Example 2

The POLY-THF 650 and toluene (70 mL) were added to a 100 mL flask fitted with a stirrer and a Dean-Stark water separator, and 25 mL of toluene were distilled from the flask into the water separator under nitrogen to remove water. The mixture was cooled and the separator was replaced with a serum cap and a drying tube. The diisocyanate and one drop of dibutyl tin dilaurate were added, and the reaction mixture was stirred at room temperature for 21 hours. To the resulting solution was added the amine (as a solution in 5 mL of warm toluene). The solution was stirred at room temperature for 2.5 hours, at which time no isocyanate could be detected by IR spectroscopy. The solution was transferred to a screw-capped bottle fitted with a stirrer, and the acrylate and AIBN were added. The bottle was sealed and then heated to 60° C. for 18 hours with stirring. After cooling, the mixture was poured into heptane, and the TPE was recovered as a precipitate which was dried under vacuum at room temperature.

Example 3

The procedure of Example 2 was followed, with the following modifications: (1) 35 mL of toluene were added instead of 70 mL; (2) after addition of the diisocyanate, the mixture was stirred for 23.5 hours, instead of 21 hours; (3) toluene (30 mL) was added to the viscous solution which was then heated to 60° C. before adding the amine; (4) the amine-containing solution was stirred for 48 hours, instead of 2.5 hours, at room temperature; and (5) the mixture was poured into ethyl alcohol, instead of heptane, to recover the TPE.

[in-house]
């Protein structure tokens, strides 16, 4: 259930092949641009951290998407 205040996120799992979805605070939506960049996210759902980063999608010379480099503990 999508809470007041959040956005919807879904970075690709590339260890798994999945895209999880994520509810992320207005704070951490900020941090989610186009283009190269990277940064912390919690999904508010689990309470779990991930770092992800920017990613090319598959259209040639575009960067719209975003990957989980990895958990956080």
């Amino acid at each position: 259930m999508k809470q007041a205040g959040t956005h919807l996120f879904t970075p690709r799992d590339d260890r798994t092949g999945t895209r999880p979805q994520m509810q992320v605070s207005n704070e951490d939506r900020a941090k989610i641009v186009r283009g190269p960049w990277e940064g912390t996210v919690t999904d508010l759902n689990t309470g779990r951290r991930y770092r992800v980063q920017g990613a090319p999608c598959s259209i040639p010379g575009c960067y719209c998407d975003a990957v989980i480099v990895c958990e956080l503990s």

Example 4

The procedure of Example 2 was followed, with the following modifications: (1) 55 mL of toluene were added, instead of 70 mL;.(2) after addition of the diisocyanate, the mixture was stirred for 4 hours at 40° C., instead of 21 hours at room temperature; and (3) after addition of the amine to the viscous solution at 40° C., the mixture was heated for 2 hours at 40° C. instead of 2.5 hours at room temperature.

Example 5

The poly (1,2-octadecene epoxide), Mn 2579, and toluene (100 mL) were placed in 500 mL flask fitted with a stirrer, a Dean-Stark water separator and a nitrogen inlet. 25 mL of the toluene were distilled into the separator to remove water. The separator was then replaced by a stopper. The diisocyanate, dissolved in 8 mL of toluene, and one drop of dibutyl tin dilaurate were added. The mixture was heated to 75° C. with stirring for 2 hours 40 minutes, after which time no change could be detected by IR spectroscopy. A solution of the POLY-THF in 100 mL toluene was dried by distilling 25 mL of the toluene into a water separator, and the dried solution was added to the 75° C. solution of the isocyanate-modified hard block polymer. The reaction mixture was maintained at 75° C. for 0.5 hour, and after cooling was poured into heptane. The TPE was recovered as a precipitate which was dried under vacuum at room temperature.

Example 6